We were torn between beef pho and banh mi sandwich… so we ordered both and decided to share!  It was the perfect compromise.  We salivated in anticipation of our food.  It felt like 30 minutes had passed before our food came out, but in actuality, it was only about five minutes.  Oh, but it felt like forever.  We were in nom nom heaven when we had our first bite of the lemongrass chicken banh mi.  Ironically, I grew up hating banh mis.  I tried it a few times while growing up and I think it was the taste of cilantro and carrots that grossed me out.  Well, our taste buds certainly change as we mature.  I love cilantro now, but can only tolerate carrots in certain forms – stewed or pickled, just not raw.  I digress.

We were in the mood for some banh mi so it gave me the perfect reason to fire up the grill in the middle of December!  The weather has been mild around here.  Apparently, it’s La Nina season and she’s here to stay for a while.  I was out grilling in my scrub pants and t-shirt, which is really unusual for December weather in Fresno.  But it was perfect grilling weather.  Sunny, but not hot.  Cool, but not freezing.  Again, I digress.  There is just something dreamy about the smell of grilled meat, especially grilled lemongrass pork.  Yum.  We dressed up our french bread with a thin spread of mayo, pickled carrots and daikon, cucumbers, cilantro, sliced jalapenos, and of course, the creme de la creme, the grilled pork.  We ate, we nommed, we conquered.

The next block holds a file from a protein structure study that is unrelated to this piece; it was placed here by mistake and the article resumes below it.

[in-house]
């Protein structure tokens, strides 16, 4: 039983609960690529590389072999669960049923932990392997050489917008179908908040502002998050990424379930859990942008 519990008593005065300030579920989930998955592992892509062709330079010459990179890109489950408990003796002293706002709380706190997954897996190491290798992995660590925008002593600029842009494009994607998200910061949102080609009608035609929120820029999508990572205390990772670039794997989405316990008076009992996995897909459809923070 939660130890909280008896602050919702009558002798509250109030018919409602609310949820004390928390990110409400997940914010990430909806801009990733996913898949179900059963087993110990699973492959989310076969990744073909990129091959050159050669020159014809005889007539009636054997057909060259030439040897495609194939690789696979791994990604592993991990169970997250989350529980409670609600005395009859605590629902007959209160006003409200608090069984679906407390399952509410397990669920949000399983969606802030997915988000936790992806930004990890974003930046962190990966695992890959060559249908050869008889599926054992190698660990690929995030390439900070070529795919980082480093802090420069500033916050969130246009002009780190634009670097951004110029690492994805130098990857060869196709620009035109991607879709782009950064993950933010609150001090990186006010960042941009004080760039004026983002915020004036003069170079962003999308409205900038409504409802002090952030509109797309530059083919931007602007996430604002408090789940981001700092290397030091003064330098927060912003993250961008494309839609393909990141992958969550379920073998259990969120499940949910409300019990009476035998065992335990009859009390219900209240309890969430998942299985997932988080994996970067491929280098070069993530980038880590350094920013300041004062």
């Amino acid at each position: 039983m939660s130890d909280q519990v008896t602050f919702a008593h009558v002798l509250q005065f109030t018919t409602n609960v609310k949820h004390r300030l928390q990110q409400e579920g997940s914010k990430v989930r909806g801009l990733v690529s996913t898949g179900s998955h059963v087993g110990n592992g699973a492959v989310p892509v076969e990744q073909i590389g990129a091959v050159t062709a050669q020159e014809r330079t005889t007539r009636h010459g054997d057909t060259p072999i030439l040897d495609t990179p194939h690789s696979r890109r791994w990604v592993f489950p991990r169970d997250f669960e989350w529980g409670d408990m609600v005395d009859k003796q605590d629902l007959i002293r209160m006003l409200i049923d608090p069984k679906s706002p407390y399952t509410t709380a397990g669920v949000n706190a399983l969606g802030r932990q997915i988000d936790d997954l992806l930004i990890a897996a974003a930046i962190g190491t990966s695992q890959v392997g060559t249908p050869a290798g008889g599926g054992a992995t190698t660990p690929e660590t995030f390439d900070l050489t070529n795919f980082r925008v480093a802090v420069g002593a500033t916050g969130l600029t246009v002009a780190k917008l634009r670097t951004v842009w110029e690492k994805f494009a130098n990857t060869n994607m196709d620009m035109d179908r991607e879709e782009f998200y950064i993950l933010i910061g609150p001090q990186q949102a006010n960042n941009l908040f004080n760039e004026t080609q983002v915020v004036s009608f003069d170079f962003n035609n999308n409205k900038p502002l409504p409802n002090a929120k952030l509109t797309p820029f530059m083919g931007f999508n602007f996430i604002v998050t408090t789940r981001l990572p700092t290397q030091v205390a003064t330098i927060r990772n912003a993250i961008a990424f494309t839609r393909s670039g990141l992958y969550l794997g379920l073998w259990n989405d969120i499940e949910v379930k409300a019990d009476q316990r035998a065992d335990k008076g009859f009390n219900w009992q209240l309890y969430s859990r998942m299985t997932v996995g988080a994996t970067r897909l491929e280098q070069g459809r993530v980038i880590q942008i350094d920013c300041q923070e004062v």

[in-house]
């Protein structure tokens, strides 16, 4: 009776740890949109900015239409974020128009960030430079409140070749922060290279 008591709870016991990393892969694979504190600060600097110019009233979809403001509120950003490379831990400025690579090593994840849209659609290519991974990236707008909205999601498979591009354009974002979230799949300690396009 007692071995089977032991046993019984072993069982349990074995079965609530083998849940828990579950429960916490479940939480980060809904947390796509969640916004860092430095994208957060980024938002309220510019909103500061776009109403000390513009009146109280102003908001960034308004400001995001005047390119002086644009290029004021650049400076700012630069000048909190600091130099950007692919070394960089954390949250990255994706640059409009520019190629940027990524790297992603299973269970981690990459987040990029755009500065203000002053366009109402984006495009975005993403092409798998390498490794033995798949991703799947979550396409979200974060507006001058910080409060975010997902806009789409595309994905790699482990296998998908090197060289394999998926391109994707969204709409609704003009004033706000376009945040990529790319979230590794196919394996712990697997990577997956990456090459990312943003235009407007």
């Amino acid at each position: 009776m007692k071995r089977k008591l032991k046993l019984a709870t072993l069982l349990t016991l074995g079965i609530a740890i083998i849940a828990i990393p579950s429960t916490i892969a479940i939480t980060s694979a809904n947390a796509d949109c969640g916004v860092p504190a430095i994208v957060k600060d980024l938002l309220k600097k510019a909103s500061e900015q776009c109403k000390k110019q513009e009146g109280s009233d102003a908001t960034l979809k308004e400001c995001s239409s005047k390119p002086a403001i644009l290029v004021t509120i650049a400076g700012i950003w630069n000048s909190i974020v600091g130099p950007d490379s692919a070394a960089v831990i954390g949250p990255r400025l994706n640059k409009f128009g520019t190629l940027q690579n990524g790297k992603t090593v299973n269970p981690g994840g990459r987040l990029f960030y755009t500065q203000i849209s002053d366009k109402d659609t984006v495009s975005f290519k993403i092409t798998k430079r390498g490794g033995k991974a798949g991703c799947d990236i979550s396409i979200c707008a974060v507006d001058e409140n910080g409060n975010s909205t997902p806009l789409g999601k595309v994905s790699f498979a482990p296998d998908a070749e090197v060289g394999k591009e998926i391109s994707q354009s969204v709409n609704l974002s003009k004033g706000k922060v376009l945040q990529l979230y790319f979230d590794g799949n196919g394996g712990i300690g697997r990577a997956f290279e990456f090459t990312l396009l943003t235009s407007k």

Banh Mi Thit Nuong (from Ravenous Couple)

1.5 pounds pork butt or shoulder, thinly sliced just under 1/4 inch or so
1/4 cup minced Lemongrass (xa bam)
1/4 cup sugar
2 tablespoons fish sauce
1 tablespoons ground pepper
1-2 cloves garlic, minced
2-3 shallots, minced
3 tablespoons sesame oil
1 tablespoons thick soy sauce
2 loaf of french bread or 6 demi baguettes
1 cucumber, sliced thin
1/2 bunch cilantro
Jalapeno, thinly sliced (optional)
Pickled carrots/daikon
Mayonnaise
Pate (optional)

For the marinade, combine the lemongrass, shallots, garlic, sugar, fish sauce, pepper, dark soy sauce, and sesame oil in a large mixing bowl.  Add the pork, mix well, and marinate for at least a few hours or over night (the longer the better!).

Grill the lemongrass pork until golden brown and slightly charred on each side.

Spread a thin layer of mayo and pate on the baguette, and add the pork and condiments.  And nom away!

Saltine Toffee

My partner graduated with a Master’s Degree in Special Education in June ’10, and I took her to Napa, CA, to celebrate the occasion.  It was something that we had talked about wanting to do for a number of years, and just never got to do it.  So her graduation was the perfect reason!  We stayed at a wonderful and cozy bed and breakfast, Arbor Guest House.  If you like B&Bs, I suggest you check it out.  The food was phenomenal, the happy our wine and appetizers were plentiful, the rooms were spacious and comfortable, and the hosts were exceptionally friendly.

When we arrived in Napa, we immediately checked into our B&B, changed into “date night” clothes, and ready to get our food on!  I had been scoping out restaurants for several months before our trip and decided on Richard Reddington’s Redd for our first night there.  Redd (located in Yountville, CA; about 10-15 minutes north of Napa) is currently featured as a one-star rated restaurant according to the 2011 Bay Area Michelin Guide.  It had gotten lots of really good reviews, so it was something we had to try.  We arrived a few minutes late after our reservation, but were immediately seated.  The restaurant was chic and modern, but not pretentious.  The service was fantastic.  We ordered too much food and devoured all of it.  The food was just exceptional.